Over the past few years, as far as overseas Test series are concerned, one of the biggest talking points around the Indian team has been the selection of the playing XI.
Coach Ravi Shastri and captain Virat Kohli have varied between the “horses for courses” and “current form” strategies. While their decisions in this regard have paid off on many occasions – India are the No 1 side in Test cricket after all – there have also been instances when fans have been left wondering about the rationale behind picking the XI.
On Friday, on the eve of the second Test against New Zealand, Shastri offered some insight on how he and the rest of the team management decide on the combination for each match.
In the first Test, which India went on to lose by ten wickets, Ravichandran Ashwin was preferred over Ravindra Jadeja as the sole spinner in the team. Talking about how one spinner is chosen ahead of the other, Shastri said there are several factors that come into play.
“You will first see how much of a role a spinner has – how many overs do you think he is going to bowl in the game,” said Shastri. “Is there going to be something for him on day four and five? Will the second innings be that important? Do you need him more in the first innings of a game? Is his batting going to count, is his fielding going to count, is his overall fitness going to count? So those are areas you look into. Not just for spinners. When you have four fast bowlers, you have to pick three and leave one out. The same thing happens.”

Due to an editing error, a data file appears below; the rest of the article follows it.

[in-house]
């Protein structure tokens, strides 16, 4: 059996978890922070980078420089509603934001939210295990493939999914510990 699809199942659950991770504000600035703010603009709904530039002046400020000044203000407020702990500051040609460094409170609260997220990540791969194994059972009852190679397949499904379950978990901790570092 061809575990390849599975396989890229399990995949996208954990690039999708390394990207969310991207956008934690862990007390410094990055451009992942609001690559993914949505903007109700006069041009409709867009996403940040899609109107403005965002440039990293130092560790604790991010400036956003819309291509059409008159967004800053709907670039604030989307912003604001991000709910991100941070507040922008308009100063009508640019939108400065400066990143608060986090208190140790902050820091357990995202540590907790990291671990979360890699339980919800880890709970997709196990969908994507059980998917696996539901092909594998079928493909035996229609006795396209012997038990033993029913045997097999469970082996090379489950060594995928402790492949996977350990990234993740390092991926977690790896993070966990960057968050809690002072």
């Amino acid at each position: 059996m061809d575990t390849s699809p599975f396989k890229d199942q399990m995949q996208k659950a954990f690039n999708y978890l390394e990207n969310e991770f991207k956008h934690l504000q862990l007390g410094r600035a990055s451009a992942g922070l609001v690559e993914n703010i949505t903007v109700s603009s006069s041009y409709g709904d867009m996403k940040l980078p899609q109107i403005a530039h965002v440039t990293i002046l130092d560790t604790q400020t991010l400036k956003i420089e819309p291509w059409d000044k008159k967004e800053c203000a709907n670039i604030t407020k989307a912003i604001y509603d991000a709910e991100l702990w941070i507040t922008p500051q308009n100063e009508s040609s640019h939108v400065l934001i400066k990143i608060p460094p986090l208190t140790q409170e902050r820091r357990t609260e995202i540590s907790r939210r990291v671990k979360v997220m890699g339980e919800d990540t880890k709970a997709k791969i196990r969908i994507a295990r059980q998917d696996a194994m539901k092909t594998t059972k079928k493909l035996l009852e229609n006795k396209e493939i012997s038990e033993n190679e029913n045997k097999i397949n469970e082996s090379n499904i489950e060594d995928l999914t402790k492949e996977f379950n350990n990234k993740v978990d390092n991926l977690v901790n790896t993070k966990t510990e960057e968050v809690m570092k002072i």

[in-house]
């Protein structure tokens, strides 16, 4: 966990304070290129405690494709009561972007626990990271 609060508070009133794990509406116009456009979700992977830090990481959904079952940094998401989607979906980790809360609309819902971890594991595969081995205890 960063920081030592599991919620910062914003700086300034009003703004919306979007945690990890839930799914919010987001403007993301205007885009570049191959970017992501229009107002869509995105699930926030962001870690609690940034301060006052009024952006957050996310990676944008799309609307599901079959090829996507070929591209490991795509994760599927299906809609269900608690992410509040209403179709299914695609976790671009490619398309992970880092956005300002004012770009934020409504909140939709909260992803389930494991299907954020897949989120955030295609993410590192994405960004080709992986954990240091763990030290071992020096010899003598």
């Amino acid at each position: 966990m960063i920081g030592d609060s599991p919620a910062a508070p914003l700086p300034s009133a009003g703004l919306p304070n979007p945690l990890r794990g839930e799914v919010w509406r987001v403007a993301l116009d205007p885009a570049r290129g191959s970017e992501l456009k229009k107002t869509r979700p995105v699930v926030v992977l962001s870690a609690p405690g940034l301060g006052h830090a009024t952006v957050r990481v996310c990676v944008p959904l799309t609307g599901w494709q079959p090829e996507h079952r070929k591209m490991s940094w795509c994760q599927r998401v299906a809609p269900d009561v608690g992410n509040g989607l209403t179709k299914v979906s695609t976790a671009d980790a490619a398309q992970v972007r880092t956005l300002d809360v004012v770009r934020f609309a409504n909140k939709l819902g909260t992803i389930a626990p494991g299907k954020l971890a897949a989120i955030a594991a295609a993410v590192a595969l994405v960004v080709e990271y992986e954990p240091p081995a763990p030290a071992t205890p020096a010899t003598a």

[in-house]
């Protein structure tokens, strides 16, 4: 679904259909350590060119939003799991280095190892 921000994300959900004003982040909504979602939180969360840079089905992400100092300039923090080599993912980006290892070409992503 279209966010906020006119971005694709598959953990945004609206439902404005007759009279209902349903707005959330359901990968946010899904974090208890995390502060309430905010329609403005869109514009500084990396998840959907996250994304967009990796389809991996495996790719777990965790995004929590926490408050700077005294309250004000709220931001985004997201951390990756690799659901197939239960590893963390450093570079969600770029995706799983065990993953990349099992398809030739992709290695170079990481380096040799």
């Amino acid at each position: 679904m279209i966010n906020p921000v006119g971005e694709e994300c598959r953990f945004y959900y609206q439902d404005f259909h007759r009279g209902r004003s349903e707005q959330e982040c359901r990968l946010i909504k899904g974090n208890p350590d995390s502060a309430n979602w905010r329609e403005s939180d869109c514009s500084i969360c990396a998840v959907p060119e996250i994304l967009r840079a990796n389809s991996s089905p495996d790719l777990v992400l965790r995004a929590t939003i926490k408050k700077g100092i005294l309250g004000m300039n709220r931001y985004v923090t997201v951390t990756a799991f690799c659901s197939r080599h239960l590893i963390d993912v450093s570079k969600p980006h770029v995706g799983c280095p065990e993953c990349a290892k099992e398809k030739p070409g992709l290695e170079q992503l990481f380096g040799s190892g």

Another major talking point in the first Test, as far as team selection is concerned, was Rishabh Pant being preferred ahead of Wriddhiman Saha. Shastri said that the conditions – home versus overseas – were the deciding factor when it came to wicketkeepers.
“We went for Saha in India because there would be a lot of spin,” said the coach. “And on turning tracks where the bounce can be uneven, you need an experienced ‘keeper. And Saha, to be honest, is one of the best around. But when you come here, there isn’t much spin bowling. Emphasis is on fast bowling and then the batting becomes a key factor plus the fact that he [Pant] is a left-hander and an aggressive batsman lover down the order…that tips the scales in his favour.”